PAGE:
PRINCESS ANNE — Somerset County Recreation, Parks & Tourism is joining similar agencies in four other bayside counties to seek federal funding to study the feasibility of establishing a fast passenger ferry service connecting both sides of the Chesapeake Bay.
The County Commissioners voted to join with Visit Annapolis and Anne Arundel County, Queen Anne’s County Economic and Tourism Development, Calvert County Economic Development and the Dorchester County Department of Tourism and sign a memorandum of understanding which intends to request $250,000 from the Economic Development Administration for study funds on a 50/50 match basis.
For Somerset County, Rec & Parks Director Clint Sterling said this has the potential to be “a game changer” when it comes to attracting visitors by serving as a connector to waterside communities. In prior discussions he said up to 10 ports would be identified for what he called “a bus route” along the Chesapeake Bay.
“This is not an alternative for the Bay Bridge,” he said, “and this is not a car ferry, it’s a passenger-only ferry.” Mr. Sterling said this is not designed to take away from the passenger ferries now serving Tangier and Smith Island — in fact it could enhance their businesses by bringing more visitors to Crisfield.
“We’re three hours away from 10 million people. How do we get those folks in our area to experience what we have?” “We’re really excited to be at the table at this early stage with these other counties.”
The study would examine the economic feasibility of such a ferry, suggested stops and the most suitable type of vessel such as electric or hydro-foil boat systems.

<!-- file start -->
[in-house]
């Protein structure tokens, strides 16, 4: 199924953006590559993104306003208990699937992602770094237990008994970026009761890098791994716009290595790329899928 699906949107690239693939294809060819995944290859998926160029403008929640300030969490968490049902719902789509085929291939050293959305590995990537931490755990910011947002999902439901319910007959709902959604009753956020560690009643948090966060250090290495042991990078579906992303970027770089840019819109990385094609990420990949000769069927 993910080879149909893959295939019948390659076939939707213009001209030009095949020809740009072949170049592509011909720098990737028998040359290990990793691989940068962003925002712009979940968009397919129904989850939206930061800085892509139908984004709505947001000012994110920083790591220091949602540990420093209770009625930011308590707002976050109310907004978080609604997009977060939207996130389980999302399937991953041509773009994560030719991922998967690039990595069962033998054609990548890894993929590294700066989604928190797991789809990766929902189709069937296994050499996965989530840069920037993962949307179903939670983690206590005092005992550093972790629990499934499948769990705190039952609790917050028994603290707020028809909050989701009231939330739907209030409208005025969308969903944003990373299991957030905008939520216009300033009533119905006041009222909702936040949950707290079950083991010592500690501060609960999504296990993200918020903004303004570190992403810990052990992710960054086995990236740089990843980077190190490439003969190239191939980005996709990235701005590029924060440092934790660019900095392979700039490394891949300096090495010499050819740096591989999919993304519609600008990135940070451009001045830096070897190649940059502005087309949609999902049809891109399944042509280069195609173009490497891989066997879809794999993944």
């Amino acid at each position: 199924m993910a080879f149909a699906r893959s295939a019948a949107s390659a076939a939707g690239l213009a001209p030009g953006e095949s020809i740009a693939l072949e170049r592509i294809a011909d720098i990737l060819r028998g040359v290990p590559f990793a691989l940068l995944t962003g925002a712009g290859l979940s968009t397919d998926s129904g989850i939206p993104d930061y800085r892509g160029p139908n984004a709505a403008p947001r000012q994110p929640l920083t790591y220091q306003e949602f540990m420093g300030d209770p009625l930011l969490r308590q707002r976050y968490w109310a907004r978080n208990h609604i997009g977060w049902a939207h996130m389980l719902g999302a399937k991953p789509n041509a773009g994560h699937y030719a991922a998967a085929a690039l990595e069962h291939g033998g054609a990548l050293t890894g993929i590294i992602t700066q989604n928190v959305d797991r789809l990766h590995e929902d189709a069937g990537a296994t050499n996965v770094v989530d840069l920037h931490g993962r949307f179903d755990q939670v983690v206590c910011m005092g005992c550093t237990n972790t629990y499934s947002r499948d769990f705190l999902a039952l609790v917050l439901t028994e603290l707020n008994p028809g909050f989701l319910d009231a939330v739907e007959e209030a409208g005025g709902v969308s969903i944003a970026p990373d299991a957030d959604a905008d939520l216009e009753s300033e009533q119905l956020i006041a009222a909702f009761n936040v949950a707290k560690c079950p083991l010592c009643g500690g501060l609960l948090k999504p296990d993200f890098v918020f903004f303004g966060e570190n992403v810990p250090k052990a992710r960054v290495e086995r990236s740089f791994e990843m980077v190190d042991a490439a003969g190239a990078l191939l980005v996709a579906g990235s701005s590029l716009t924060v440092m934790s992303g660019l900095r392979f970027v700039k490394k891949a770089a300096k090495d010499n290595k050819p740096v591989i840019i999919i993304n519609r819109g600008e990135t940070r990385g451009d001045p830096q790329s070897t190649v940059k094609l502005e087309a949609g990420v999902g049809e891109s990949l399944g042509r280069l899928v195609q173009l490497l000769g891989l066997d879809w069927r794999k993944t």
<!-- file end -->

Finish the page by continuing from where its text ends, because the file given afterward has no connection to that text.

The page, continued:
There are other jurisdictions interested in taking part as well. County Engineer John Redden said Kent County is one, and according to the Star Democrat the city of Easton has expressed interest.
County Administrator Doug Taylor said Crisfield Mayor Barry Dize was contacted about this opportunity “and is very supporting as well.”
“I think it’s a great day for Somerset County to be moving in this direction,” Mr. Taylor said.
A collaboration last fall between Queen Anne’s County and Visit Annapolis and Anne Arundel County only was denied feasibility study funding. It is hoped by expanding the participants and potential network of ports it will be accepted.
Also Somerset County is seeking support from the Maryland Department of Transportation in its latest letter on transportation improvement priorities.
Ferries linking Crisfield and Baltimore plied the bay from after the Civil War until the early part of the 1900s. In a recent edition of the Crisfield-Somerset County Times local historian Joe Paden wrote about steamboat travel with emphasis on the story of the excursion boat Three Rivers, which was destroyed by a tragic fire in July 1924 while on its way back to Baltimore after coming to Crisfield to watch schooner races.
Mr. Sterling said EDA is expected to make an announcement of grant recipients sometime this summer. The maximum contribution from any of the partners would be $25,000 to cover the match requirement.